He was expected to return to a significant role in the offense in 2012, but aggravated the knee injury on the first day of spring drills, then was dismissed from the program for a "repeated violation of team rules."
Harris could apply for entry in the supplemental draft held by the NFL each summer, although his lingering knee issue and the circumstances around his dismissal from the B.C. program likely make that a longshot. The supplemental draft typically includes a handful of players who have left college programs for various reasons or had a medical hardship request denied by the NCAA.
Harris has good size at 5-9, 208 pounds and also has a black belt in karate. NFLDraftScout.com Senior Analyst Rob Rang evaluated Harris last fall.
Rang's analysis: "As a runner, Harris is more of a glider, lacks the thick frame needed to be an inside runner and tends to run at one speed instead of displaying a burst. But in an NFL zone-blocking scheme that allows him to use his football intelligence, patience and instincts to find cutback lanes, his pass protection and receiving skills could come in handy as a reserve third-down back."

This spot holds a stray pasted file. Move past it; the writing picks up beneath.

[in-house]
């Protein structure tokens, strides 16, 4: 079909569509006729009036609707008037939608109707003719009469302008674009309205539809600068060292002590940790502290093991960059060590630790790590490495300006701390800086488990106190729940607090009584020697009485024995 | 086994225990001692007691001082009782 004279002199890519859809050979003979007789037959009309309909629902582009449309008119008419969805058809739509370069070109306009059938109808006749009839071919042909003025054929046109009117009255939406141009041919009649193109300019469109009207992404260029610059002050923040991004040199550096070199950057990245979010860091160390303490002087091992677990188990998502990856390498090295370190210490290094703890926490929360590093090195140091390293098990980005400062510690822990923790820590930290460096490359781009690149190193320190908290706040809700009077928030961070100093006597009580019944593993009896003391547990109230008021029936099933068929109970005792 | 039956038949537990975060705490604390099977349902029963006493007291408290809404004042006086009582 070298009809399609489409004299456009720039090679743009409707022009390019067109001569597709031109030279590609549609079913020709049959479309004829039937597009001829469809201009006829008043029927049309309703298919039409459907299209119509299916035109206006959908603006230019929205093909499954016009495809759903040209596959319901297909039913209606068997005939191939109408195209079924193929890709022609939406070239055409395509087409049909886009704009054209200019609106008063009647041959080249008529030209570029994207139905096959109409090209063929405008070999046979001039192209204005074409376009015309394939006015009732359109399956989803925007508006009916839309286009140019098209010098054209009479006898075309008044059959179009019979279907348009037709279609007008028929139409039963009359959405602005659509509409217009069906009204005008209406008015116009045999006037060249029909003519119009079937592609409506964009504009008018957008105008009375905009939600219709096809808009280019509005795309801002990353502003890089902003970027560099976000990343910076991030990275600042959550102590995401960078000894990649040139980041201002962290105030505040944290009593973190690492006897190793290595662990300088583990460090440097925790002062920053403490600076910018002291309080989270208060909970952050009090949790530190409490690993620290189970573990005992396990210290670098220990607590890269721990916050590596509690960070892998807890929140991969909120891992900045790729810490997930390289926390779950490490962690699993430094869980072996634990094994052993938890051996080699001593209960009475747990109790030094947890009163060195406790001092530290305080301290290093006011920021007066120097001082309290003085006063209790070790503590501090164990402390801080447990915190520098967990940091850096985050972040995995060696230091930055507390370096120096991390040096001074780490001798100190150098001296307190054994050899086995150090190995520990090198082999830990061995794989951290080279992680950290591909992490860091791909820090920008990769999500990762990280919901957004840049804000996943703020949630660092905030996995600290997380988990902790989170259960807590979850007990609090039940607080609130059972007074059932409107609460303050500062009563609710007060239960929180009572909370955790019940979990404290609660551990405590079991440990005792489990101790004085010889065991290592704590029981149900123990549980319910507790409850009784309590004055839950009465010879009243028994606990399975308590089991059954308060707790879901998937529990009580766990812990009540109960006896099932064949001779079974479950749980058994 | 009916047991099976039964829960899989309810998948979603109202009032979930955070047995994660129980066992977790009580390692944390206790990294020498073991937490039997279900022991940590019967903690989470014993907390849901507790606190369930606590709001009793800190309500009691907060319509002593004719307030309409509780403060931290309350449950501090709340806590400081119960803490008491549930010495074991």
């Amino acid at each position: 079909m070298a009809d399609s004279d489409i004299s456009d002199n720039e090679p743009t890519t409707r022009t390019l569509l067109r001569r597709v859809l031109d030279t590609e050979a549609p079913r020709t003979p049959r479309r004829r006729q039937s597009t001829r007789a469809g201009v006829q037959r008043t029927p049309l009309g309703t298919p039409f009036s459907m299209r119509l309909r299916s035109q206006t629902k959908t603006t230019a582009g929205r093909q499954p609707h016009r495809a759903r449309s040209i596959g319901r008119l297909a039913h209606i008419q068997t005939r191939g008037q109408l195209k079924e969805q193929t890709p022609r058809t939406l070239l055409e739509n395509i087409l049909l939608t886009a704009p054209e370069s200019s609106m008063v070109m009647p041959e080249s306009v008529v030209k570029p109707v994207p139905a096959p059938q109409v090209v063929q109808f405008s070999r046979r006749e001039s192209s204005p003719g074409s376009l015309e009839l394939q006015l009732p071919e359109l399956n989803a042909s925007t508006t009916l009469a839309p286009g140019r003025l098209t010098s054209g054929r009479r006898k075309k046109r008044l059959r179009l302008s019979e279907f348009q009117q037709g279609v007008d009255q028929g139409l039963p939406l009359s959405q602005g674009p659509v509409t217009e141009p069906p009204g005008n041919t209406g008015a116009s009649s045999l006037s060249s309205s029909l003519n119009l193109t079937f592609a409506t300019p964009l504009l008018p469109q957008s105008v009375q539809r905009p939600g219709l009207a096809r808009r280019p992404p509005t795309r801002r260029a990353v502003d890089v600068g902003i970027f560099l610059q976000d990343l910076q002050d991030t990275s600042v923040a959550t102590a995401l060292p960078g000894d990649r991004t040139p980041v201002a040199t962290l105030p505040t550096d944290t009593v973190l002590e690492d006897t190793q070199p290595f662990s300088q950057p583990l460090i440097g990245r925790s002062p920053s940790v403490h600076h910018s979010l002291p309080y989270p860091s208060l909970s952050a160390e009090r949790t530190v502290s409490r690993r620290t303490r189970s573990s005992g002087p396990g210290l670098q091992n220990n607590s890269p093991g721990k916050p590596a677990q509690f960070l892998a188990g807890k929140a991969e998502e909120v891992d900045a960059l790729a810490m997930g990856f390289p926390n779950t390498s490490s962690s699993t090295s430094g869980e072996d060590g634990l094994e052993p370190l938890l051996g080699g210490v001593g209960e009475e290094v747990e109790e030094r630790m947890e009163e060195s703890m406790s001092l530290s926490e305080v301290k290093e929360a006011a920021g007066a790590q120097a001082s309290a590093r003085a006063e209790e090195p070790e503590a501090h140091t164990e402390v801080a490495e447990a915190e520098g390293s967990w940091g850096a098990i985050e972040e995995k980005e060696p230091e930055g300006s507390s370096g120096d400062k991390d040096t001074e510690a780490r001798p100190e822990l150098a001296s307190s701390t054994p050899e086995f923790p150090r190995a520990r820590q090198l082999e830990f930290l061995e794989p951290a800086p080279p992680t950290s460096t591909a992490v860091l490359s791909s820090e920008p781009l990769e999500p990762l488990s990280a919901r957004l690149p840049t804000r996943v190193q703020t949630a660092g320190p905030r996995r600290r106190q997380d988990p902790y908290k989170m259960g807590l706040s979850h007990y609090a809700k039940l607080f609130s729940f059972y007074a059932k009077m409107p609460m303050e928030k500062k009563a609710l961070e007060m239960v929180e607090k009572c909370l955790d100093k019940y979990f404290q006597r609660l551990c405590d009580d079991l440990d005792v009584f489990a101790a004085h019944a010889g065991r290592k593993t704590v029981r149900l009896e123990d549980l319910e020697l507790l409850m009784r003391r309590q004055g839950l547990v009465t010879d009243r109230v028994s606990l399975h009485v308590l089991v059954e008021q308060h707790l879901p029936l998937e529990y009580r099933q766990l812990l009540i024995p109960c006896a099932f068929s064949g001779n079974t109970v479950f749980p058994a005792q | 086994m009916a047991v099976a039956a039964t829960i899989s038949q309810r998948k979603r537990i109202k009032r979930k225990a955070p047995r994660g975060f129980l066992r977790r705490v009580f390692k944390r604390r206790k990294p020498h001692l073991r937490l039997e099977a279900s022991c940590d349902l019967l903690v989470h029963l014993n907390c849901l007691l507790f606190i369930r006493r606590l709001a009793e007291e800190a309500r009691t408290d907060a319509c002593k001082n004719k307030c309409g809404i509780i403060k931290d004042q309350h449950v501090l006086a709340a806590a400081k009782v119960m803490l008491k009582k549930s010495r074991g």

Harris initially committed to Duke but changed his mind after the coaching staff suggested he switch to defense. He found his way to Boston College, became the school's career rushing leader and was named to the Doak Walker Award Watch List last year before the knee injury began the downward spiral.
"We are grateful for his contributions the past four seasons and will support him in completing his degree requirements and in his future pursuits," Eagles head coach Frank Spaziani said in a release.